28 February 2019
Can you tell us why the programme is relevant to future HR professionals?
The Masters in International HRM programme was the result of a team effort about 5 years ago. It was created with the aim of developing an understanding of real world HR issues, with a focus on areas like globalisation, multinational enterprises, expatriation, cross-cultural differences and so on.
Bearing in mind the global scenario and market, it was considered as the need of the hour. Even though the programme overlaps with HRM at times, its emphasis is on developing new thinking, opportunities and practices in effective global HR management. IHRM bridges the gap between the HR policies and practices of different countries, and provides a common platform to all those looking forward to a career in global enterprises. The programme helps students to gain cross-cultural skills by involving them in international case studies and group discussions.
In what ways is HR evolving?
HR looks completely different in different parts of the world, which is why multinationals look for individuals with evolving skill sets who can address issues like global inequality, diversity and cross-cultural differences. With emerging economies, HR will continue to see a change of laws and policies in both developed and developing countries. Even small businesses today require international HR managers, because they are continuously growing and expanding or recruiting employees from abroad.
How are the alumni community involved with students?
The HR programme has built its own alumni community over the years. It is a diverse group with people coming from different countries and cultures, working all around the globe in different domains of HR. LinkedIn is one of the major platforms that has kept me connected with this alumni base. In fact, every year an ‘Alumni Meet’ is organised where previous students come to interact with the current students and help them resolve queries, if they have any. Many previous students come back and supervise dissertations, or even give career talks which are highly relevant because they have the experience of being on both sides of the table.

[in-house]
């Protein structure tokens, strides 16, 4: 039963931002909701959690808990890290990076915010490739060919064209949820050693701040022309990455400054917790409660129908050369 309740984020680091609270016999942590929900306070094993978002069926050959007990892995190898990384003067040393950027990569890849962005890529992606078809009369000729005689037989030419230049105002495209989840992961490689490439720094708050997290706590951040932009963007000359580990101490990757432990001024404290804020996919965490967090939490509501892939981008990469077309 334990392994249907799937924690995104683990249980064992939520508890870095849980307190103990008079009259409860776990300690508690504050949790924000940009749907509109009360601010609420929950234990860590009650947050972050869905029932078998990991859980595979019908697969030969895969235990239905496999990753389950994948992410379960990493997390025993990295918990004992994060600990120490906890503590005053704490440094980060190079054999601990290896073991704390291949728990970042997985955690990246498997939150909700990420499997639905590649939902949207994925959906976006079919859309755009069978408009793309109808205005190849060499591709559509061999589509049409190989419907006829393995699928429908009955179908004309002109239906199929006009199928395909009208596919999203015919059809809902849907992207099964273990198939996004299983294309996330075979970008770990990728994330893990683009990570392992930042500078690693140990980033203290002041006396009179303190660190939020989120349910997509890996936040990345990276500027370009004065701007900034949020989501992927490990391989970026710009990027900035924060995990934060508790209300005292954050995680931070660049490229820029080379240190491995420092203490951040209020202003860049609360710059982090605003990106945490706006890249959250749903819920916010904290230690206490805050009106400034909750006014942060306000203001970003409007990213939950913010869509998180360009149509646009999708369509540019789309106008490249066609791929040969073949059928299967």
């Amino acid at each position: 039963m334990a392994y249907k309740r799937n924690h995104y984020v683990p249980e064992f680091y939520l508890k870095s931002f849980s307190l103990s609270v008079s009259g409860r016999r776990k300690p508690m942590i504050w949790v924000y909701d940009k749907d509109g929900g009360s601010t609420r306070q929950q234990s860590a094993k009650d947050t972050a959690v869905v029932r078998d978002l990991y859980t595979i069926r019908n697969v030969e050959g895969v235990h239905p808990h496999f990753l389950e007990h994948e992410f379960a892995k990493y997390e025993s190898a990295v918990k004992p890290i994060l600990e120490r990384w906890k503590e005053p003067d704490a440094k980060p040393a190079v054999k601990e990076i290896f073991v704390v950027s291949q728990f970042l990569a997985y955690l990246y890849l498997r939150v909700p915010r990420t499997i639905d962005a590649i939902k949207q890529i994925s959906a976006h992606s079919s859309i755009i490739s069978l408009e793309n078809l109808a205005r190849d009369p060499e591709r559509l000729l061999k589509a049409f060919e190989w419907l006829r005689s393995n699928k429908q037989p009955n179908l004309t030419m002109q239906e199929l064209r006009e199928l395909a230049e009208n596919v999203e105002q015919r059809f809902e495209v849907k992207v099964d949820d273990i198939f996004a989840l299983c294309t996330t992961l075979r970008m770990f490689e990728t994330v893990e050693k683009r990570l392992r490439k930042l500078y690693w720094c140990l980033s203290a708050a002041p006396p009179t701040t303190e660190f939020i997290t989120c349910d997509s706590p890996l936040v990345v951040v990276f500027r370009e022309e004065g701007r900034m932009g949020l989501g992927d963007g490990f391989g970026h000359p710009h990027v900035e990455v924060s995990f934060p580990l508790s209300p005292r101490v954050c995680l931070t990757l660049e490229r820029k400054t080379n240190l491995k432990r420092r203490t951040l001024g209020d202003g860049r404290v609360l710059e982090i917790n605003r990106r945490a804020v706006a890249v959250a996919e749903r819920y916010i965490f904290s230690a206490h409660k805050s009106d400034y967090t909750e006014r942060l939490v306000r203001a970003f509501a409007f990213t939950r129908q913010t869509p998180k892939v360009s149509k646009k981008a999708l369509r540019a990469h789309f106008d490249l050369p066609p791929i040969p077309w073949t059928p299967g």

What employment options are open to students on the programme?
Students who have previously been on this course have moved into a diverse set of jobs. Some of them have stayed on in the UK to work; but most of them have moved to other countries or are back in their home countries. There are a number of ways of getting into a job right after the programme ends. This can be through Company Sponsored Dissertations, where students work on their dissertations in association with a company, and sometimes this can lead to full-time employment opportunities. Another way to get a job is to get into a graduate programme or an internship, which later converts to a full-time job. Although these opportunities are highly competitive, there are a number of companies that offer them.
What other support do students receive on the programme?
The programme is what it is because of a lot of other factors. Student Development Team activities, the PG Office and CIPD form core components of the programme. The Student Development Team supports the personal and professional development of students from the first week. They conduct sessions on CV and cover letter writing, mock interviews, online assessments, etc. Similarly, the PG office ensures that students have access to relevant facilities and resources on and off campus. CIPD, being an external body, has a huge role to play. First of all, the accreditation from the body enhances the employability value of the course and secondly, they conduct events regularly that help students to gain information and network.
What would you like to say to students joining next year?
To students joining us next year, I would say reach out to our staff, support teams and alumni community as soon as possible and as much as you can to build strong connections here with us at Edinburgh and beyond. Also don't be shy about your own passions and motivations for coming to study here; we welcome the diversity our students bring every year, and you are a key part of the future of the programme and shaping what IHRM can and should be in the 21st century.
The ideas you discuss on our courses, the tools you put into practice in projects and assessments, the professional networks you establish, and the contributions of your dissertation—we want you to have a special year that you can look back on and be proud of.
Vinisha Prakash, MSc IHRM interviewing Tom Calvard, Programme Director of the MSc HRM and the MSc IHRM